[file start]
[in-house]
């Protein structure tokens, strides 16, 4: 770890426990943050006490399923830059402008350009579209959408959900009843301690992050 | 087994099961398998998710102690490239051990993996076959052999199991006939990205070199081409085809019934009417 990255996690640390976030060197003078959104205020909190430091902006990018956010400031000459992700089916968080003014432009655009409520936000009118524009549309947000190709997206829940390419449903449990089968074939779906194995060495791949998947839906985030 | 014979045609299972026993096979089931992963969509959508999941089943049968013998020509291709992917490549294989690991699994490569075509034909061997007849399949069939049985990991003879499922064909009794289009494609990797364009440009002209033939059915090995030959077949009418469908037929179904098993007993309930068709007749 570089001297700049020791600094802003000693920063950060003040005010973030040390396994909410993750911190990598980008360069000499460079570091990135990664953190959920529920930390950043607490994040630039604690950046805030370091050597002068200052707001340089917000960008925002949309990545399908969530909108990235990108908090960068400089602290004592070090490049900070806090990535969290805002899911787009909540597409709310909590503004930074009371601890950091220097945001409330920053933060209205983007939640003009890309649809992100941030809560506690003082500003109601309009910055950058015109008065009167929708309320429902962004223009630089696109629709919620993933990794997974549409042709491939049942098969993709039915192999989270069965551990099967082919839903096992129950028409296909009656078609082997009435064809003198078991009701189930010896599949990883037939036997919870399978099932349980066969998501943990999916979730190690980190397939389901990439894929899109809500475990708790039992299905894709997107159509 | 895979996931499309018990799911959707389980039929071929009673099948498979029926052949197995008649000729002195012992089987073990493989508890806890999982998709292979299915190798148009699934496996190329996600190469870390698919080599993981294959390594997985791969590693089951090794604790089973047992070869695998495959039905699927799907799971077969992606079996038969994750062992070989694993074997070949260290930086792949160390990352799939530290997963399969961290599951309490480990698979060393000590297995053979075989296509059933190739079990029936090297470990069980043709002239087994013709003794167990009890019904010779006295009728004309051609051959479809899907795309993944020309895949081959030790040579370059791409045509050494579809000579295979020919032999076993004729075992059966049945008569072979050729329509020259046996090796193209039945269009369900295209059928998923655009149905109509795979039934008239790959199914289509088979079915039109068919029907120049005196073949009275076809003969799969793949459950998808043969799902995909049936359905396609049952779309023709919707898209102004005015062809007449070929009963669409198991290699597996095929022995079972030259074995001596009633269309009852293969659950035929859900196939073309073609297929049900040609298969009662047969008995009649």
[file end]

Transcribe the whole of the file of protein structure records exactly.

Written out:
[in-house]
């Protein structure tokens, strides 16, 4: 770890426990943050006490399923830059402008350009579209959408959900009843301690992050 | 087994099961398998998710102690490239051990993996076959052999199991006939990205070199081409085809019934009417 990255996690640390976030060197003078959104205020909190430091902006990018956010400031000459992700089916968080003014432009655009409520936000009118524009549309947000190709997206829940390419449903449990089968074939779906194995060495791949998947839906985030 | 014979045609299972026993096979089931992963969509959508999941089943049968013998020509291709992917490549294989690991699994490569075509034909061997007849399949069939049985990991003879499922064909009794289009494609990797364009440009002209033939059915090995030959077949009418469908037929179904098993007993309930068709007749 570089001297700049020791600094802003000693920063950060003040005010973030040390396994909410993750911190990598980008360069000499460079570091990135990664953190959920529920930390950043607490994040630039604690950046805030370091050597002068200052707001340089917000960008925002949309990545399908969530909108990235990108908090960068400089602290004592070090490049900070806090990535969290805002899911787009909540597409709310909590503004930074009371601890950091220097945001409330920053933060209205983007939640003009890309649809992100941030809560506690003082500003109601309009910055950058015109008065009167929708309320429902962004223009630089696109629709919620993933990794997974549409042709491939049942098969993709039915192999989270069965551990099967082919839903096992129950028409296909009656078609082997009435064809003198078991009701189930010896599949990883037939036997919870399978099932349980066969998501943990999916979730190690980190397939389901990439894929899109809500475990708790039992299905894709997107159509 | 895979996931499309018990799911959707389980039929071929009673099948498979029926052949197995008649000729002195012992089987073990493989508890806890999982998709292979299915190798148009699934496996190329996600190469870390698919080599993981294959390594997985791969590693089951090794604790089973047992070869695998495959039905699927799907799971077969992606079996038969994750062992070989694993074997070949260290930086792949160390990352799939530290997963399969961290599951309490480990698979060393000590297995053979075989296509059933190739079990029936090297470990069980043709002239087994013709003794167990009890019904010779006295009728004309051609051959479809899907795309993944020309895949081959030790040579370059791409045509050494579809000579295979020919032999076993004729075992059966049945008569072979050729329509020259046996090796193209039945269009369900295209059928998923655009149905109509795979039934008239790959199914289509088979079915039109068919029907120049005196073949009275076809003969799969793949459950998808043969799902995909049936359905396609049952779309023709919707898209102004005015062809007449070929009963669409198991290699597996095929022995079972030259074995001596009633269309009852293969659950035929859900196939073309073609297929049900040609298969009662047969008995009649």